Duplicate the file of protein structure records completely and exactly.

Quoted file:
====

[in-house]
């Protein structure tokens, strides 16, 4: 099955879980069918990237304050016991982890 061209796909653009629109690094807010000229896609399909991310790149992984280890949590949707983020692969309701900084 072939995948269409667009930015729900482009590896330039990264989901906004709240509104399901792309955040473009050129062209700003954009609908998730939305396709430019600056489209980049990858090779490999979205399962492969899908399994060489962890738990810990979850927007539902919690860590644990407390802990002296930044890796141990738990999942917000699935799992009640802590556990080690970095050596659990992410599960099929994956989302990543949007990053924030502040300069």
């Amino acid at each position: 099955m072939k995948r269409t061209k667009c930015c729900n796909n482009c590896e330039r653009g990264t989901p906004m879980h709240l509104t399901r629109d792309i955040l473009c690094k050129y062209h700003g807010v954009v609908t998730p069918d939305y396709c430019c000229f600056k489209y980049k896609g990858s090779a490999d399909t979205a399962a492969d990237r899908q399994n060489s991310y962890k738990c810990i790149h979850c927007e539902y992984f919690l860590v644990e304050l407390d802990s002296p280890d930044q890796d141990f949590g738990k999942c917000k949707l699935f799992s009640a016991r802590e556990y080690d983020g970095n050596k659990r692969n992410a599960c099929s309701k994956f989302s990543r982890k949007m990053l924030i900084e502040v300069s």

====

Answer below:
[in-house]
């Protein structure tokens, strides 16, 4: 099955879980069918990237304050016991982890 061209796909653009629109690094807010000229896609399909991310790149992984280890949590949707983020692969309701900084 072939995948269409667009930015729900482009590896330039990264989901906004709240509104399901792309955040473009050129062209700003954009609908998730939305396709430019600056489209980049990858090779490999979205399962492969899908399994060489962890738990810990979850927007539902919690860590644990407390802990002296930044890796141990738990999942917000699935799992009640802590556990080690970095050596659990992410599960099929994956989302990543949007990053924030502040300069």
């Amino acid at each position: 099955m072939k995948r269409t061209k667009c930015c729900n796909n482009c590896e330039r653009g990264t989901p906004m879980h709240l509104t399901r629109d792309i955040l473009c690094k050129y062209h700003g807010v954009v609908t998730p069918d939305y396709c430019c000229f600056k489209y980049k896609g990858s090779a490999d399909t979205a399962a492969d990237r899908q399994n060489s991310y962890k738990c810990i790149h979850c927007e539902y992984f919690l860590v644990e304050l407390d802990s002296p280890d930044q890796d141990f949590g738990k999942c917000k949707l699935f799992s009640a016991r802590e556990y080690d983020g970095n050596k659990r692969n992410a599960c099929s309701k994956f989302s990543r982890k949007m990053l924030i900084e502040v300069s």